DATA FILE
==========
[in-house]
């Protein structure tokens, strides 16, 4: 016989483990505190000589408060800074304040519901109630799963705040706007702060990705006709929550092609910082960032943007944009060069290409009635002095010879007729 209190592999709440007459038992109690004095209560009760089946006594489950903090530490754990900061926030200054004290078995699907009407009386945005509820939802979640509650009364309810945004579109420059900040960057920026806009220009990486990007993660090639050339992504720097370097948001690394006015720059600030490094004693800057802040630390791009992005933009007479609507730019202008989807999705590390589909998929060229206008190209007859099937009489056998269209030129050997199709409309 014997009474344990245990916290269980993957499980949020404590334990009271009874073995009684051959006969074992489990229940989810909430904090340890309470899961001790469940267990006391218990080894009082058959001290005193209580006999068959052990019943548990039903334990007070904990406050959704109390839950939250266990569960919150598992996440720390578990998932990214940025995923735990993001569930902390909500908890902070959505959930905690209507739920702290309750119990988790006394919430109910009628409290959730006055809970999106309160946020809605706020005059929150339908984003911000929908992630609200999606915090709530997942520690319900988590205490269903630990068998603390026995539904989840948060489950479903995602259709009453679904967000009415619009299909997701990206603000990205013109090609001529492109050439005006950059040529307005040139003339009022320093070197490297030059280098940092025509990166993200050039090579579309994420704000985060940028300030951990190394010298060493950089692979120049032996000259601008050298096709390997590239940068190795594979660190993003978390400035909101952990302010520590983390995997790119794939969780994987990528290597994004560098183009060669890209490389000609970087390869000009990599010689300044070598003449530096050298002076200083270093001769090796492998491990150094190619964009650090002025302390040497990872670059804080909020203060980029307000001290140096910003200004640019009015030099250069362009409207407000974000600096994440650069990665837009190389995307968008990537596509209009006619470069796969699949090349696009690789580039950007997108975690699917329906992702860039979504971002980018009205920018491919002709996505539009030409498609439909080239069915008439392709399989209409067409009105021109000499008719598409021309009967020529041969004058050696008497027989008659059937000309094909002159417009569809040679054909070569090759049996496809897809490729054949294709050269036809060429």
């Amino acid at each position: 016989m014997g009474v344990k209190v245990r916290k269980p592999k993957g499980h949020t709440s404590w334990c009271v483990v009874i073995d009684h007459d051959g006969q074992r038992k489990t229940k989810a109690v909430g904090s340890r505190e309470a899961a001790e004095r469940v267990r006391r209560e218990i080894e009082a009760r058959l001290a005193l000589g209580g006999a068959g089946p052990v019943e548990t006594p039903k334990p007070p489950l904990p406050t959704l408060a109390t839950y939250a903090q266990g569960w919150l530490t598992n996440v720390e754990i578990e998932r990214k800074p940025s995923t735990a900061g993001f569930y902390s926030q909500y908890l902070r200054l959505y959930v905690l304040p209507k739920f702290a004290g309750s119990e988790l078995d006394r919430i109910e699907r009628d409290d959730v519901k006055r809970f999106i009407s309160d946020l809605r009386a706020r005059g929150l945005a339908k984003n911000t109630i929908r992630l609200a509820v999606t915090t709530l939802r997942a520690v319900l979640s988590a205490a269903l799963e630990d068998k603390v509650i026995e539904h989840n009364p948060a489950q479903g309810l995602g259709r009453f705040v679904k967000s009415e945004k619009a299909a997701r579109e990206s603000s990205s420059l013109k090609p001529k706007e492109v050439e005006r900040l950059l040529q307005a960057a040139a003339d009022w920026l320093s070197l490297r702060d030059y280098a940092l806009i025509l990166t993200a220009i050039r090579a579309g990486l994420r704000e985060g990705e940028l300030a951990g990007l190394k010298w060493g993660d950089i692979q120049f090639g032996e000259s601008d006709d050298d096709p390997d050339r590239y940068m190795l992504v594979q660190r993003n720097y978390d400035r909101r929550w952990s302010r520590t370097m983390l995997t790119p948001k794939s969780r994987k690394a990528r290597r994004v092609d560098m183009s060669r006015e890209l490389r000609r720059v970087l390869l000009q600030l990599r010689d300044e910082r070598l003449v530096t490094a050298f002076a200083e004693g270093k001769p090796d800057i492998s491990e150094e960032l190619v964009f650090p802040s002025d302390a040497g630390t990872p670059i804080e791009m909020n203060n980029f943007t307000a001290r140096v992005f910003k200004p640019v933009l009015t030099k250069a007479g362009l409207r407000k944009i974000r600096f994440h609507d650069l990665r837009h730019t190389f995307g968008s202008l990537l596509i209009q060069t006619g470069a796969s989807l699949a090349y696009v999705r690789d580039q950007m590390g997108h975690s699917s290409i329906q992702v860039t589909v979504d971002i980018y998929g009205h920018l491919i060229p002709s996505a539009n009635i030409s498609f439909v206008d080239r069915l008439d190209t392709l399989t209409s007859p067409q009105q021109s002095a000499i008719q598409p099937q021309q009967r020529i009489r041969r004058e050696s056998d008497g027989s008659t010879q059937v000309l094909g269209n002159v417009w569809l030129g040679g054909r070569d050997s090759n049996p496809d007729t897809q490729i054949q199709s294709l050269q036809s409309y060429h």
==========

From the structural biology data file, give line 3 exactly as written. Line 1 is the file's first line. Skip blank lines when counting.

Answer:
């Amino acid at each position: 016989m014997g009474v344990k209190v245990r916290k269980p592999k993957g499980h949020t709440s404590w334990c009271v483990v009874i073995d009684h007459d051959g006969q074992r038992k489990t229940k989810a109690v909430g904090s340890r505190e309470a899961a001790e004095r469940v267990r006391r209560e218990i080894e009082a009760r058959l001290a005193l000589g209580g006999a068959g089946p052990v019943e548990t006594p039903k334990p007070p489950l904990p406050t959704l408060a109390t839950y939250a903090q266990g569960w919150l530490t598992n996440v720390e754990i578990e998932r990214k800074p940025s995923t735990a900061g993001f569930y902390s926030q909500y908890l902070r200054l959505y959930v905690l304040p209507k739920f702290a004290g309750s119990e988790l078995d006394r919430i109910e699907r009628d409290d959730v519901k006055r809970f999106i009407s309160d946020l809605r009386a706020r005059g929150l945005a339908k984003n911000t109630i929908r992630l609200a509820v999606t915090t709530l939802r997942a520690v319900l979640s988590a205490a269903l799963e630990d068998k603390v509650i026995e539904h989840n009364p948060a489950q479903g309810l995602g259709r009453f705040v679904k967000s009415e945004k619009a299909a997701r579109e990206s603000s990205s420059l013109k090609p001529k706007e492109v050439e005006r900040l950059l040529q307005a960057a040139a003339d009022w920026l320093s070197l490297r702060d030059y280098a940092l806009i025509l990166t993200a220009i050039r090579a579309g990486l994420r704000e985060g990705e940028l300030a951990g990007l190394k010298w060493g993660d950089i692979q120049f090639g032996e000259s601008d006709d050298d096709p390997d050339r590239y940068m190795l992504v594979q660190r993003n720097y978390d400035r909101r929550w952990s302010r520590t370097m983390l995997t790119p948001k794939s969780r994987k690394a990528r290597r994004v092609d560098m183009s060669r006015e890209l490389r000609r720059v970087l390869l000009q600030l990599r010689d300044e910082r070598l003449v530096t490094a050298f002076a200083e004693g270093k001769p090796d800057i492998s491990e150094e960032l190619v964009f650090p802040s002025d302390a040497g630390t990872p670059i804080e791009m909020n203060n980029f943007t307000a001290r140096v992005f910003k200004p640019v933009l009015t030099k250069a007479g362009l409207r407000k944009i974000r600096f994440h609507d650069l990665r837009h730019t190389f995307g968008s202008l990537l596509i209009q060069t006619g470069a796969s989807l699949a090349y696009v999705r690789d580039q950007m590390g997108h975690s699917s290409i329906q992702v860039t589909v979504d971002i980018y998929g009205h920018l491919i060229p002709s996505a539009n009635i030409s498609f439909v206008d080239r069915l008439d190209t392709l399989t209409s007859p067409q009105q021109s002095a000499i008719q598409p099937q021309q009967r020529i009489r041969r004058e050696s056998d008497g027989s008659t010879q059937v000309l094909g269209n002159v417009w569809l030129g040679g054909r070569d050997s090759n049996p496809d007729t897809q490729i054949q199709s294709l050269q036809s409309y060429h």